# Problem: A Problem in Mosaics

The art of producing pictures or designs by means of joining together pieces of hard substances, either naturally or artificially colored, is of very great antiquity. It was certainly known at the time of the Pharaohs, and we find a reference in the Book of Esther to "a pavement of red, and blue, and white, and black marble." Some of this ancient work that has come down to us, especially some of the Roman mosaics, would seem to show clearly, even where design is not at first evident, that much thought was bestowed upon apparently disorderly arrangements. Where, for example, the work has been produced with a very limited number of colors, there is evidence of great ingenuity in preventing the same tints coming in close proximity. Lady readers who are familiar with the construction of patchwork quilts will know how desirable it is sometimes, when they are limited in the choice of material, to prevent pieces of the same stuff coming too near together. Now, this puzzle will apply equally to patchwork quilts or tesselated pavements.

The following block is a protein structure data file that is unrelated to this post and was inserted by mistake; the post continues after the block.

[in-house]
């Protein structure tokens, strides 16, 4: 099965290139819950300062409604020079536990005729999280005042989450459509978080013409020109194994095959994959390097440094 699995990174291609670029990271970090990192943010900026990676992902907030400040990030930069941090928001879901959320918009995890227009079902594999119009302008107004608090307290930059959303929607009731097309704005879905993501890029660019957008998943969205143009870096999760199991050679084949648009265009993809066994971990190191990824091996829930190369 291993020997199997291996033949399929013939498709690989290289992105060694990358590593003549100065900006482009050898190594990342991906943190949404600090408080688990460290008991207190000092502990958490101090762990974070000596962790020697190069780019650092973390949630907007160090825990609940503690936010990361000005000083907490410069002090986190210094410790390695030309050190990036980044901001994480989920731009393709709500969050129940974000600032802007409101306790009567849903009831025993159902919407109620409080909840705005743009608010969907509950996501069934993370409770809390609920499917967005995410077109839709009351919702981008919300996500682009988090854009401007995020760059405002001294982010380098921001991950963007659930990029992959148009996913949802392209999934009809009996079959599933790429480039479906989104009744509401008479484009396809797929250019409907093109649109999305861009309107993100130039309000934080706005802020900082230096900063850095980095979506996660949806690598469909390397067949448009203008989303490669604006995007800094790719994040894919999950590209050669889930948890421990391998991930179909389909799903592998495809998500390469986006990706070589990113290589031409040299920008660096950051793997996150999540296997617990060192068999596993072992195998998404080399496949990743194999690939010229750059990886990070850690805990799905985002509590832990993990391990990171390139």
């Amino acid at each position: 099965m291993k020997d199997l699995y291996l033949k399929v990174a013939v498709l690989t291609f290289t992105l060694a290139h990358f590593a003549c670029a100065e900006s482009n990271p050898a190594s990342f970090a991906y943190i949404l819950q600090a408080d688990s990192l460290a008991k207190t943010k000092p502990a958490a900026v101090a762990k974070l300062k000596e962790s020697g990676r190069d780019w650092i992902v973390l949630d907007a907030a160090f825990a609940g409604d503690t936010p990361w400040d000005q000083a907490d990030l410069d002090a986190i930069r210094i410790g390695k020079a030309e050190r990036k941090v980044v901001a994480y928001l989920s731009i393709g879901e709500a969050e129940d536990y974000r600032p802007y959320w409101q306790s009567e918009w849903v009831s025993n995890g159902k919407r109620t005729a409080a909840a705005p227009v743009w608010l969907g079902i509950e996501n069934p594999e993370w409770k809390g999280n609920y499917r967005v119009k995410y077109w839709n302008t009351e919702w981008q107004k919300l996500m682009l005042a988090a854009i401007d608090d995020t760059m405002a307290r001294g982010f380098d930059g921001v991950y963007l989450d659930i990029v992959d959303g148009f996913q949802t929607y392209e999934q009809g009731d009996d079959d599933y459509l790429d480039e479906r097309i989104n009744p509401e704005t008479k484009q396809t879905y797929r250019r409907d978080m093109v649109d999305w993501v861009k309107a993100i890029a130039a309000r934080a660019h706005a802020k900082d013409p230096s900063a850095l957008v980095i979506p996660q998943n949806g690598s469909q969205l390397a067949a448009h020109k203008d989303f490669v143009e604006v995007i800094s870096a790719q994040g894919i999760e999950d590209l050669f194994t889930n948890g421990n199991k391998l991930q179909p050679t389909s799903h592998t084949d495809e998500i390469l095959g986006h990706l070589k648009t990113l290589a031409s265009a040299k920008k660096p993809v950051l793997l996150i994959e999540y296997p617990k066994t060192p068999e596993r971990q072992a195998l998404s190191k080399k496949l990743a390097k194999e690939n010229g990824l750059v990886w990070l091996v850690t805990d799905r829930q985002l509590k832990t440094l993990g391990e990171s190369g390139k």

It will be seen from the diagram how a square piece of flooring may be paved with sixty-two square tiles of the eight colours violet, red, yellow, green, orange, purple, white, and blue (indicated by the initial letters), so that no tile is in line with a similarly coloured tile, vertically, horizontally, or diagonally. Sixty-four such tiles could not possibly be placed under these conditions, but the two shaded squares happen to be occupied by iron ventilators.

The puzzle is this. These two ventilators have to be removed to the positions indicated by the darkly bordered tiles, and two tiles placed in those bottom corner squares. Can you readjust the thirty-two tiles so that no two of the same color shall still be in line?

Solutions: 1

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### References

#### Project Gutenberg

1. Dudeney, H. E.: "Amusements in Mathematics", The Authors' Club, 1917

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